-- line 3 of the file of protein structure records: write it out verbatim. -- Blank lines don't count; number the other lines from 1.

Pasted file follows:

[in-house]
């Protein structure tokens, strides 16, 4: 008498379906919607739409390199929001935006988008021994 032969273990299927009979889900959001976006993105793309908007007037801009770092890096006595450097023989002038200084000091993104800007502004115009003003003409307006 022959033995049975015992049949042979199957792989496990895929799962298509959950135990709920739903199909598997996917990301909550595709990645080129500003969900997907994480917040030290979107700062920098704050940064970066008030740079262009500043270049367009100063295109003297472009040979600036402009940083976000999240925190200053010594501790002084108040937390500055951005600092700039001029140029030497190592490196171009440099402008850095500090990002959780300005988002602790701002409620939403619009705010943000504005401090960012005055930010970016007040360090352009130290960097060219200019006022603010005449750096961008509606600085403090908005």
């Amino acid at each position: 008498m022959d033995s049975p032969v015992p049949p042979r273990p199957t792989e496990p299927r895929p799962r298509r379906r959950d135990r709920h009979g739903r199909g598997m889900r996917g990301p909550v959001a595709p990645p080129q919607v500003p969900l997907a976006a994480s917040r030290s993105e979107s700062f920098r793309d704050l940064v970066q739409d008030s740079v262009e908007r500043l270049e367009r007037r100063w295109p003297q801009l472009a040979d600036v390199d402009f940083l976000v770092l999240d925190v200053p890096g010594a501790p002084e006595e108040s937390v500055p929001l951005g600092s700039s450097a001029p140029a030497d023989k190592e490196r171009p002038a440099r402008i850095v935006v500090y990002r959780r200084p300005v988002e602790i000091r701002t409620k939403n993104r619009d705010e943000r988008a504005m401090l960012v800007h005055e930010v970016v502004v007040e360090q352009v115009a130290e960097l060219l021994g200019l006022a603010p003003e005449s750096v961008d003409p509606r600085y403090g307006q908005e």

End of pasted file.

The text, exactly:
């Amino acid at each position: 008498m022959d033995s049975p032969v015992p049949p042979r273990p199957t792989e496990p299927r895929p799962r298509r379906r959950d135990r709920h009979g739903r199909g598997m889900r996917g990301p909550v959001a595709p990645p080129q919607v500003p969900l997907a976006a994480s917040r030290s993105e979107s700062f920098r793309d704050l940064v970066q739409d008030s740079v262009e908007r500043l270049e367009r007037r100063w295109p003297q801009l472009a040979d600036v390199d402009f940083l976000v770092l999240d925190v200053p890096g010594a501790p002084e006595e108040s937390v500055p929001l951005g600092s700039s450097a001029p140029a030497d023989k190592e490196r171009p002038a440099r402008i850095v935006v500090y990002r959780r200084p300005v988002e602790i000091r701002t409620k939403n993104r619009d705010e943000r988008a504005m401090l960012v800007h005055e930010v970016v502004v007040e360090q352009v115009a130290e960097l060219l021994g200019l006022a603010p003003e005449s750096v961008d003409p509606r600085y403090g307006q908005e």